Kiva's robotic drive units move goods to workers. As orders are electronically fed into the system, the robotic drive units navigate their way to mobile inventory shelves containing the desired product by following a grid of two-dimensional bar codes stickered to the floor. When the robotic drive unit reaches the shelf, it positions itself underneath, lifts it up and transports it to the workstation. Pick-to-light and put-to-light technology helps ensure the orders are accurate. A laser pointer illuminates the location on the shelf where the item to be picked sits, ensuring accurate and quick picking by a worker. A computer screen at the work station displays the quantity of each item to be picked and the item's bar code can be scanned to validate it belongs in the order. Put-to-light technology designates the case or tote where each item in the order is to be placed. The system allows multiple orders to be picked simultaneously.
Another way to speed up the work flow is by order batching, the process of scanning orders as they arrive in the warehouse to identify popular items, then periodically picking those items at one time to avoid multiple trips to the same section of the warehouse.
For instance, a footwear retailer can program its order management system to batch orders each hour for a specific style, color and size, such as size 10 men's black loafers. Once an hour a picker gathers all the size-10 black loafers ordered during that time period and delivers them to a packing station. Packers then assign each item in the lot to the corresponding orders received from the order management system.
"Picking orders independently or utilizing a travel path for a single item is time-consuming, inefficient and costly," says Perry Belcastro, vice president of fulfillment services for Saddle Creek Logistics Services, a provider of warehousing, transportation, packaging and fulfillment services. "Order batching improves the work flow of the warehouse, because one person is filling multiple orders at once using the most efficient process."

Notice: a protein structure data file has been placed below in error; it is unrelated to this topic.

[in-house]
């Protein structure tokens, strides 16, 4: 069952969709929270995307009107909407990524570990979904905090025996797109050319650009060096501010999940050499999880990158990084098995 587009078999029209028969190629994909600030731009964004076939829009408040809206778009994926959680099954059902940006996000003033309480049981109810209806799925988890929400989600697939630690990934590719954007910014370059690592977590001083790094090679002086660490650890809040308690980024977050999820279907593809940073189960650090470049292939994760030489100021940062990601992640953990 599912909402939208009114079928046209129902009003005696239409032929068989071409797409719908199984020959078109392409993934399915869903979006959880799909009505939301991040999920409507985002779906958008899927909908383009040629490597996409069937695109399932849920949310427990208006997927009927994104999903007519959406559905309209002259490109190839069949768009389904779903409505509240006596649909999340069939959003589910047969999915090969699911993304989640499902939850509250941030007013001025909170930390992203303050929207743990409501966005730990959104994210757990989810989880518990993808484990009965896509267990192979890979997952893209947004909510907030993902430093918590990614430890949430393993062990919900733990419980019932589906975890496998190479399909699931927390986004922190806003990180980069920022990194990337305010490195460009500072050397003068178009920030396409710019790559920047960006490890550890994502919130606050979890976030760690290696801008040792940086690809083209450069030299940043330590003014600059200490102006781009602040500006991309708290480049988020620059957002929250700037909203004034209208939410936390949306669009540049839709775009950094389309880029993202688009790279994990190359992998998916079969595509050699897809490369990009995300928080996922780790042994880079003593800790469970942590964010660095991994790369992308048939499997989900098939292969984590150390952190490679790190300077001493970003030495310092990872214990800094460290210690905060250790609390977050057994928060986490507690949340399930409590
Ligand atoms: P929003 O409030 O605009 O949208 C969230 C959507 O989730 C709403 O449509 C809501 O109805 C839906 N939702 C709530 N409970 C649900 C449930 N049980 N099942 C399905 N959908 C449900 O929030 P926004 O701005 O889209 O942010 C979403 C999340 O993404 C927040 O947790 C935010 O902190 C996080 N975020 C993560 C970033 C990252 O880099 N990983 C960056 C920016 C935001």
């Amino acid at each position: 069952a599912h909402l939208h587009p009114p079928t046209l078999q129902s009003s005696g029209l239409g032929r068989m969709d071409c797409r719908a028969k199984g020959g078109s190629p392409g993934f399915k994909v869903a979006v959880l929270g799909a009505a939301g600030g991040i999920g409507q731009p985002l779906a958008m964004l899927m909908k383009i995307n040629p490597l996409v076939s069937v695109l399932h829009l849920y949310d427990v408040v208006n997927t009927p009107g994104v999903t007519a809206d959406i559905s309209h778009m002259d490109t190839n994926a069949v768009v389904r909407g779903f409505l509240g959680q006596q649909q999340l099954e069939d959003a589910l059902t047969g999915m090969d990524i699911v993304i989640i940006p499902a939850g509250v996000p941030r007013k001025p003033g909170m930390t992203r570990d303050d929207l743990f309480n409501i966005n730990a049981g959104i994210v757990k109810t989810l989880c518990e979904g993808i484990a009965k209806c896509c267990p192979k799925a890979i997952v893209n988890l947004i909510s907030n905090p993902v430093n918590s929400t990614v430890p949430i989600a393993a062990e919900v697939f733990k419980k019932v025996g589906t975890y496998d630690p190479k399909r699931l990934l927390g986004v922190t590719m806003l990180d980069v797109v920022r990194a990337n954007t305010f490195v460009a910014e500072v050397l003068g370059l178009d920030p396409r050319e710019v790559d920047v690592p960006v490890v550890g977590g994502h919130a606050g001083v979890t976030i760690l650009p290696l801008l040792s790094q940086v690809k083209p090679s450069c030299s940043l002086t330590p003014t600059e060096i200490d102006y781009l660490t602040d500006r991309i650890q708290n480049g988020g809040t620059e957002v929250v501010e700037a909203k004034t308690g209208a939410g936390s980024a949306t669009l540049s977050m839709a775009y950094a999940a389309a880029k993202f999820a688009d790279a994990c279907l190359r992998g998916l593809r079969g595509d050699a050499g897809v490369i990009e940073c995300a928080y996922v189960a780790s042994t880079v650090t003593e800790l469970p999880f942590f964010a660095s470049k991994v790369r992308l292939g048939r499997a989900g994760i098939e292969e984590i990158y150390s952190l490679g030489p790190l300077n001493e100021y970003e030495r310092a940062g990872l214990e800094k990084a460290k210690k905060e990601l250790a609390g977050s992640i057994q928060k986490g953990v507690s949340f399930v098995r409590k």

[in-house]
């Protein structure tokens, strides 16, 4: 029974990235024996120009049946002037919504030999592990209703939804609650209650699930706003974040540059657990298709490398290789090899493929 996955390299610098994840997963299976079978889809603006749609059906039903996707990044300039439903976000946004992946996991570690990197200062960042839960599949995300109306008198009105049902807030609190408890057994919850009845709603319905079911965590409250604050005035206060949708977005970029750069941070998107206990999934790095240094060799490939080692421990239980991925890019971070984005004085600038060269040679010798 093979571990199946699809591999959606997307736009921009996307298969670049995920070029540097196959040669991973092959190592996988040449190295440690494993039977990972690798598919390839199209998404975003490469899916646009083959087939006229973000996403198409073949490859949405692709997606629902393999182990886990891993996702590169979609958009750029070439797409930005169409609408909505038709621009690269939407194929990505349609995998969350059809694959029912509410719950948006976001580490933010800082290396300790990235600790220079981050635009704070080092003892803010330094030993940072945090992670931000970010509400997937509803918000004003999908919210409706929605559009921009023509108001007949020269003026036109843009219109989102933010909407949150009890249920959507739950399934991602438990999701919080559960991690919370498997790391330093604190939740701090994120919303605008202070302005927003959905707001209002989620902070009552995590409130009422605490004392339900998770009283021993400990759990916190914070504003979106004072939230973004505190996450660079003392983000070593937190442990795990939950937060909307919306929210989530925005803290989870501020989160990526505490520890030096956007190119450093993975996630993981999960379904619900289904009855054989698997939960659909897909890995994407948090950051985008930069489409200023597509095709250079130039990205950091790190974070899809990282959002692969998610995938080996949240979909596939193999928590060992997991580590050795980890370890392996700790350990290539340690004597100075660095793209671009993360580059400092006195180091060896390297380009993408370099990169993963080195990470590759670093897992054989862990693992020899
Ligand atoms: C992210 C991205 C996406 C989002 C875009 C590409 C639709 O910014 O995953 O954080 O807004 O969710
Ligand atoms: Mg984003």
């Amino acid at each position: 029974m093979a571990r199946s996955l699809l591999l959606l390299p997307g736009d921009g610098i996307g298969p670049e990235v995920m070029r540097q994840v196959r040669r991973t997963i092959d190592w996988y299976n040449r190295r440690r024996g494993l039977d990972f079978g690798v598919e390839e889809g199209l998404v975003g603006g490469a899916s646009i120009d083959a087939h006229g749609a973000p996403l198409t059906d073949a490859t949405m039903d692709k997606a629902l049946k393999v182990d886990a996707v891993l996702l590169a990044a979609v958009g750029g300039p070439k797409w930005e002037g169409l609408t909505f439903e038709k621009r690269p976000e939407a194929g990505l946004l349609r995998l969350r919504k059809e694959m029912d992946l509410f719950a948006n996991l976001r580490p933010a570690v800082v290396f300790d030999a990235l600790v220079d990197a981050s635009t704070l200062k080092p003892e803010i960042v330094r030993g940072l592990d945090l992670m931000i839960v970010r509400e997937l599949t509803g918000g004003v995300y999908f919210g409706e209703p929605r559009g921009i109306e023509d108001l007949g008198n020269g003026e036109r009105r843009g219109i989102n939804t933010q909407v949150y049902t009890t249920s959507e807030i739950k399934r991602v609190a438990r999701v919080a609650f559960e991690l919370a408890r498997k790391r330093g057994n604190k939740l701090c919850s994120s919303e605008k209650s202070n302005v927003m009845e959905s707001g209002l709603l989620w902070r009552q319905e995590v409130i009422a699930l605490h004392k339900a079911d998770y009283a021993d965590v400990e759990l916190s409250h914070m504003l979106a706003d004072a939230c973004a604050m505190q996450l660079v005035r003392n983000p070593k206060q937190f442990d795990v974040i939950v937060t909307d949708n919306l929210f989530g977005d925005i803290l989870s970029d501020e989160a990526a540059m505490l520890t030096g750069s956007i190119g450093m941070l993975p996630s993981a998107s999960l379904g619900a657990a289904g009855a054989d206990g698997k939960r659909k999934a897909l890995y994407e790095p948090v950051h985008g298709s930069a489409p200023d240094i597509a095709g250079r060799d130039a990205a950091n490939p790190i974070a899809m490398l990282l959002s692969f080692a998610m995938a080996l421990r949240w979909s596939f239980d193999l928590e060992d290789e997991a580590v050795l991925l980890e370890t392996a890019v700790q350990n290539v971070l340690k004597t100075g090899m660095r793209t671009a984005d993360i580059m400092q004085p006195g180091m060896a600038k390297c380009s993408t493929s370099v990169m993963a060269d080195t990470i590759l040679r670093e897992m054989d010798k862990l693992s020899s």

To further speed up the process retailers can position inventory throughout the warehouse based on popularity. Best sellers and seasonal items, for example, can be placed closer to the packing stations to reduce the distance pickers have to walk to retrieve and deliver them to the packing stations, Belcastro says.
When retailers add channels to their existing warehousing infrastructure, such as a b2b channel, they should remain flexible.
"Multichannel distribution requires clear channel priority rules, but at the same time flexibility in changing the stock and channel allocation to address changing demand," says Uwe Bald, vice president of international business development for Hermes, a provider of integrated supply chain, sourcing, transport logistics, e-commerce, fulfillment and delivery services.
Retailers should also carefully consider what level of automation they need throughout the warehouse to meet their productivity goals. "A higher degree of automation does not always correlate with a higher degree of efficiency, especially when changing customer preferences lead to new processes that need flexibility," says Bald. "There is no one-size-fits-all solution."